Lisa Mayes (b.1975, Edmonton, AB, Canada) born of Acadian, African American, Muscogee Creek, Irish and Scottish heritage lives and works in Montreal. Mayes produces multidisciplinary works about diaspora, the other, place and heritage affected by intergenerational trauma. By situating herself as the storyteller, Mayes effectively reclaims the story and subverts established narratives to make room for the other and welcomes a reimagined place with inclusion. Since the late 1990’s Mayes has been an interdisciplinary artist with a background in theatre, dance and visual arts.
My practice examines manifestations of narrative, belonging, colonial legacy and the rendering of the notions of truth. Inspired by the interactions of production of knowledge, artifacts, folk literature, visual culture and how they interact with social constructs and our environment. My practice unfolds new narratives through installation, video, painting and sculpture. The works; Red White & Blue, Mardi Gras, Grandmother and Great Expectations, perform like entries in a journal that contain rituals for reclamation.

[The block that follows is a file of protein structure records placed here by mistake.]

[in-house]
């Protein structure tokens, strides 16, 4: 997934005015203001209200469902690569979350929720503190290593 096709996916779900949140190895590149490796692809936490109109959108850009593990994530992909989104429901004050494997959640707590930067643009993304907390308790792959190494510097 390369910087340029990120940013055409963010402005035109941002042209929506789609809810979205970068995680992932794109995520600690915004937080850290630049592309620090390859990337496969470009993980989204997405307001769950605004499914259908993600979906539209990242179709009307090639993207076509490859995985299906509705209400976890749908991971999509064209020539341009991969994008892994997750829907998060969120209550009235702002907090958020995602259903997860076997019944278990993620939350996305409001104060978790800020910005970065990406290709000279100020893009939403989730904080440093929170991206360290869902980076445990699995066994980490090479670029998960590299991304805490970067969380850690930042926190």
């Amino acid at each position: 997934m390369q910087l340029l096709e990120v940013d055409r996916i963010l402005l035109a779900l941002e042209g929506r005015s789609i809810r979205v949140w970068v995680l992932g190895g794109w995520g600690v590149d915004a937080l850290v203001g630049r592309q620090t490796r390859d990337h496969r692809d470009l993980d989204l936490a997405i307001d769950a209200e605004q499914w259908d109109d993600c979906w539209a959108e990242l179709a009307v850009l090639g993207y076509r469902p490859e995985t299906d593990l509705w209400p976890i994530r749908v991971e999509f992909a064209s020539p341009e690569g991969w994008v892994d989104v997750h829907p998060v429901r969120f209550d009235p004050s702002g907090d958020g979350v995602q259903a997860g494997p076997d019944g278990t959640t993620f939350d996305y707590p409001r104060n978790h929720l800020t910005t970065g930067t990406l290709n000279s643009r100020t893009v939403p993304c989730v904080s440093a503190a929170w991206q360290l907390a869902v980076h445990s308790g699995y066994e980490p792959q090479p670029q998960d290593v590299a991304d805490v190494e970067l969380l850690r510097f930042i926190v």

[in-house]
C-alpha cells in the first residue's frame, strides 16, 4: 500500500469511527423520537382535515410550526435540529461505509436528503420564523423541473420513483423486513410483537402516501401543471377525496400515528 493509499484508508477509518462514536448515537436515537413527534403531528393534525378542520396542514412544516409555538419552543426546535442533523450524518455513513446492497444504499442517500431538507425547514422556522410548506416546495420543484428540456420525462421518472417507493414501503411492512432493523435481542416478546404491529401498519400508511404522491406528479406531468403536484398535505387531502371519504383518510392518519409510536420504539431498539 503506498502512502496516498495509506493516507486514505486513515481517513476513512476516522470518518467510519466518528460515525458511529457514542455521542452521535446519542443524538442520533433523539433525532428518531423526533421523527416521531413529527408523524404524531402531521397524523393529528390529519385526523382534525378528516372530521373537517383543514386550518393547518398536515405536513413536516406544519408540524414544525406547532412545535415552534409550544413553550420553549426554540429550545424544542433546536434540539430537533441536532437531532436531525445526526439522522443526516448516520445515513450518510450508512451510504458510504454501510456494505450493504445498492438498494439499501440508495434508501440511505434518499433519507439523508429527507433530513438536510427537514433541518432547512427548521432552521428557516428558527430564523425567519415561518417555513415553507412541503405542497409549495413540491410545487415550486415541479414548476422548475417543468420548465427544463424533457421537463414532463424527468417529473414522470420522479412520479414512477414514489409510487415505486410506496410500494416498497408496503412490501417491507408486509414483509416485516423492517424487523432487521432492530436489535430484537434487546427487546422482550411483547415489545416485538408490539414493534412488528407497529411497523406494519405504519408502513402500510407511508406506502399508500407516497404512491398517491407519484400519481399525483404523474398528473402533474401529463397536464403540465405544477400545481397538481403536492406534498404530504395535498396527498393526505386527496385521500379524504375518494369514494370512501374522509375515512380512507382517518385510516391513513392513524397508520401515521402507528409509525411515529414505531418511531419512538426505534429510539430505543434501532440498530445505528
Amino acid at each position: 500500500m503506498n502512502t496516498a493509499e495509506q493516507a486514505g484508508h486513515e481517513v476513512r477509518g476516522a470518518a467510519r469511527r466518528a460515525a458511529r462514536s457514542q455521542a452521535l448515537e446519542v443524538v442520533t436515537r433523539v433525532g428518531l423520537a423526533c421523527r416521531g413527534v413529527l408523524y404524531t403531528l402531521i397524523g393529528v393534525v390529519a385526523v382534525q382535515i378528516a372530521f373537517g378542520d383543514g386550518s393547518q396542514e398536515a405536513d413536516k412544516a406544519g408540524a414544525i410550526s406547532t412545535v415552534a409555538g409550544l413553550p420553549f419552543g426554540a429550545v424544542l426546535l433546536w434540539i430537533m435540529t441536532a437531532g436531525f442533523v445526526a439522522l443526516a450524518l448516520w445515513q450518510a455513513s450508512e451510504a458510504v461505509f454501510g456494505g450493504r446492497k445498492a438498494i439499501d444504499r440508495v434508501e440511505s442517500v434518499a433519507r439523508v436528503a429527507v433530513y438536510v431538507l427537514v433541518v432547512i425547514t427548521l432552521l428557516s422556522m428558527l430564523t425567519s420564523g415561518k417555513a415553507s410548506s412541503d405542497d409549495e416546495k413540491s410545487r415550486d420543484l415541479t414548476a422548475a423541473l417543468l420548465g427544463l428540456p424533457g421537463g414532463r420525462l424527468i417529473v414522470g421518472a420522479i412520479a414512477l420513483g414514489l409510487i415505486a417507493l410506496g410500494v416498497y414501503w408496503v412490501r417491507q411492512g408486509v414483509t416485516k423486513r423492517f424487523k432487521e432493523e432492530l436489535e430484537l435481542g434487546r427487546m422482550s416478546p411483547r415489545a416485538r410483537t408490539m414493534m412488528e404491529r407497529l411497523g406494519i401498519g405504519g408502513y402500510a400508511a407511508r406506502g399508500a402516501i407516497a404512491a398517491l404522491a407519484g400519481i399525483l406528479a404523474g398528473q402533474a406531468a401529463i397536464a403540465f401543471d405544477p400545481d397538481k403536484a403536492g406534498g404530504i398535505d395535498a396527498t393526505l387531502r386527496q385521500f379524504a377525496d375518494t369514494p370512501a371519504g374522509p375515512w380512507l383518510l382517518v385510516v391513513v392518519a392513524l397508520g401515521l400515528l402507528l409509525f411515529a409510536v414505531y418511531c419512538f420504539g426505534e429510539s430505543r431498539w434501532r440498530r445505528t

This work is stylistically inspired by Romanticism, a movement that emerged in the late 18th century that opposed material changes in society and the increased use of fossil fuels. Romanticism is also argued by some to be the origin of environmentalist thought. This work is related to the building practices of Mound Builders, Indigenous groups who built earthworks and lived along flood plains of the Ohio and Mississippi Rivers. The building up of land around a home on a flood plain rather than building on a mound as Indigenous populations did, demonstrates or calls into question why traditional knowledge has been rejected. It is an acknowledgment of the ancestral lands of the modern tribes who are descendants of the Mound Builders which include the Cherokee, Muscogee Creek, Fox, Osage, Seminole and Shawnee.